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  • Why Do Fish Smell So 'Fishy'?

Why Do Fish Smell So 'Fishy'?

Jan 30 2017 Read 2110 Times

Having a fishy odour relates to something being ‘not quite right’ as in ‘something smelling fishy’ — an adjective associated with doubt or suspicion. The saying probably comes from the fact that when dead fish are old, they start to smell funny or unpleasant. But why do fish smell fishy and why do they sometimes smell of other things like caramels or peaches?

A researcher at Friedrich-Alexander Universtät (FAU) in Germany is studying fishy odours using chromatography — to find out why fish sometimes smell fishy and sometimes smell of other things. Ultimately, he wants to find out how the unpleasant fishy smells can be reduced to improve the taste of fish. Let’s check out how he is getting on.

Farmed or wild — can it affect the smell?

Governments and food agencies encourage people to eat a healthy, balanced diet — alongside exercise, the prime driver to a healthier and less obese society. This includes eating less meat and sugary products and more fruit, vegetables and fish. Generally, eating several portions of fish each week is healthy as it is relatively low in saturated fat and high in protein — and some fish also contains long-chain fatty acids which are also thought to be beneficial.

But as more fish is consumed, demand increases and this places a burden on wild fish stocks. This impacts both the environment as the food chain is disturbed and our long-term food security. Enter fish farms. Unfortunately, farmed fish can have unwanted odours and tastes when compared with wild fish — something consumers notice. Professor Bϋttner — the Chair of Food Chemistry at the FAU — explains in a press release:

‘Microorganisms can form in aquaculture ponds and other substances can successively break down in the water, creating highly potent aromas which in turn cause deficiencies in the fish.’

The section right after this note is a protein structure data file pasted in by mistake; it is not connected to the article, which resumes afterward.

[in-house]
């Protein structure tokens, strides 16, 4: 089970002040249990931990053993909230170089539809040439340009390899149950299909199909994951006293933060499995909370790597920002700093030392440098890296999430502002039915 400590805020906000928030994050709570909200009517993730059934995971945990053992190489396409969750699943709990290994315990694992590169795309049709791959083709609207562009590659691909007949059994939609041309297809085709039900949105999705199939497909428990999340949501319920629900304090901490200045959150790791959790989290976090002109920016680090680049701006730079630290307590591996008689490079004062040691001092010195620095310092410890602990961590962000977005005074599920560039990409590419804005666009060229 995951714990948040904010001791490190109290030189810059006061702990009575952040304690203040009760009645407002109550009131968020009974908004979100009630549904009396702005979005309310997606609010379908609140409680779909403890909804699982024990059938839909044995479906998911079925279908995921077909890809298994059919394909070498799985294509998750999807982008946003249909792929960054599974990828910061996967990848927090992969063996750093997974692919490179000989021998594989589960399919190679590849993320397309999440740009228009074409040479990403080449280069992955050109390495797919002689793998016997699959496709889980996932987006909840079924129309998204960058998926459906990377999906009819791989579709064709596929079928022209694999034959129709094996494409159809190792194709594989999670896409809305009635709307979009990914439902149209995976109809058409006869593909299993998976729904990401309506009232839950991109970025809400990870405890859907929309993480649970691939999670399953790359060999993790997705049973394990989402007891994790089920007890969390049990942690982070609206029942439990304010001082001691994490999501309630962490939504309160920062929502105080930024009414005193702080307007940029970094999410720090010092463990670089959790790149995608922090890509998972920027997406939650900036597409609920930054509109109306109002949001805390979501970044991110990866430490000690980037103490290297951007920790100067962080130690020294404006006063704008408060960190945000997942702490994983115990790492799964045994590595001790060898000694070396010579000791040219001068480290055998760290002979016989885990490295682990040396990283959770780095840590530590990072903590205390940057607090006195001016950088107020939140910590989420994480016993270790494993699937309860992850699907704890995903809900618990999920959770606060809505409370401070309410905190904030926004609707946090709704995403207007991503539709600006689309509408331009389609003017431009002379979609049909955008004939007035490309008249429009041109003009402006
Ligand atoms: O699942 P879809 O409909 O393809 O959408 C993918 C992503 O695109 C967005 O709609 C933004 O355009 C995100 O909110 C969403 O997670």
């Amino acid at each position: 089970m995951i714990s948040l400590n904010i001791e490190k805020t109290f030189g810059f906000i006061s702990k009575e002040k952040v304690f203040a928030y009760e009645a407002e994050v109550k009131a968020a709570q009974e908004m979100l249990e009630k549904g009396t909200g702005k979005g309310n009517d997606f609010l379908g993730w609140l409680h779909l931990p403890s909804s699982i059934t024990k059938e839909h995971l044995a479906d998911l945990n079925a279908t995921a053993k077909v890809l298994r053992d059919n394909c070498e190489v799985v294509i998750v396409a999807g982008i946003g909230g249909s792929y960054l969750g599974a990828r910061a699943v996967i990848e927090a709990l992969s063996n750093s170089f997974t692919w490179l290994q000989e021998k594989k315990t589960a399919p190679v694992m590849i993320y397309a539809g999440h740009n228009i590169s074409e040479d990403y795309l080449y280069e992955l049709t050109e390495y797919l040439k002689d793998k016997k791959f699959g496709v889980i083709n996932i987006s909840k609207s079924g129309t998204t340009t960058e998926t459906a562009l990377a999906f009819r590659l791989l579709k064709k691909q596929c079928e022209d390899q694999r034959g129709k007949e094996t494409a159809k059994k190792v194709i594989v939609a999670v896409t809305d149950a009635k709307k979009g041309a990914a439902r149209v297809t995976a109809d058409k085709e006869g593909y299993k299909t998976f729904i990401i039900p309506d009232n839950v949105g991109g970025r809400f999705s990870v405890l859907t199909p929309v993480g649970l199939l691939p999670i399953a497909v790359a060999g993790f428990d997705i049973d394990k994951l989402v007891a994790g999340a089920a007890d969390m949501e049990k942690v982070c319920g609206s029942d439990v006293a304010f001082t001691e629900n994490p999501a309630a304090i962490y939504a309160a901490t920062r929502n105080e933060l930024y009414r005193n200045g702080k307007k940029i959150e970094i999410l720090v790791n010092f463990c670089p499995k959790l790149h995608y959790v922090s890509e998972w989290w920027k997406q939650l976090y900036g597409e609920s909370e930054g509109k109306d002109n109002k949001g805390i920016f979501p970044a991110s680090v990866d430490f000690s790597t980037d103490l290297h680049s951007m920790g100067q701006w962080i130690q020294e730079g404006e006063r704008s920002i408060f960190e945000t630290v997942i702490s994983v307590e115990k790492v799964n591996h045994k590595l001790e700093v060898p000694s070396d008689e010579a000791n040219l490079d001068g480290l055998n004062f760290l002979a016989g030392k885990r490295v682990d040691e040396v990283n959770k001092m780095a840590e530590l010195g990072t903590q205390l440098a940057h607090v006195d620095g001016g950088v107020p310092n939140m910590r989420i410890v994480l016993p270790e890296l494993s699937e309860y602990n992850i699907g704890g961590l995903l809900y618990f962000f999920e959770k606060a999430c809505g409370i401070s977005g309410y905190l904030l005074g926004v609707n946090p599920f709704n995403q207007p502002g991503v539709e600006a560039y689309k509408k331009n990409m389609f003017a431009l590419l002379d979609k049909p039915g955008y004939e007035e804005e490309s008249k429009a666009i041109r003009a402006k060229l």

Earthy, manure smell?

To try and understand what causes the odours Mohamed Mahmoud, a researcher at FAU, has been studying rainbow trout from aquaculture farming in Germany. Mahmoud sampled and analysed both the water the fish are farmed in and the rainbow trout themselves. He used a combination of gas chromatography linked with olfactometry and mass spectrometry to separate and identify the odour compounds in both the water and the fish. GC is a commonly used technique when working with volatiles as discussed in the article, Sample Preparation Options for Aroma Analysis.

The musty smell associated with fish is typically from the compound geosmin which has a mouldy smell, whilst the compound 2-methylisoborneol has a rotten fish smell. But Mahmood detected ten other compounds in fish which have a musty, earthy odour — including one that smells of manure. Mahmoud thinks that the manure smell probably comes from run-off from the surrounding land. Substances run off the land into the water and get into the fish.

Mahmoud is still investigating the problem, trying to identify the sources and causes of odours that are present in farmed fish but not in their wild cousins.

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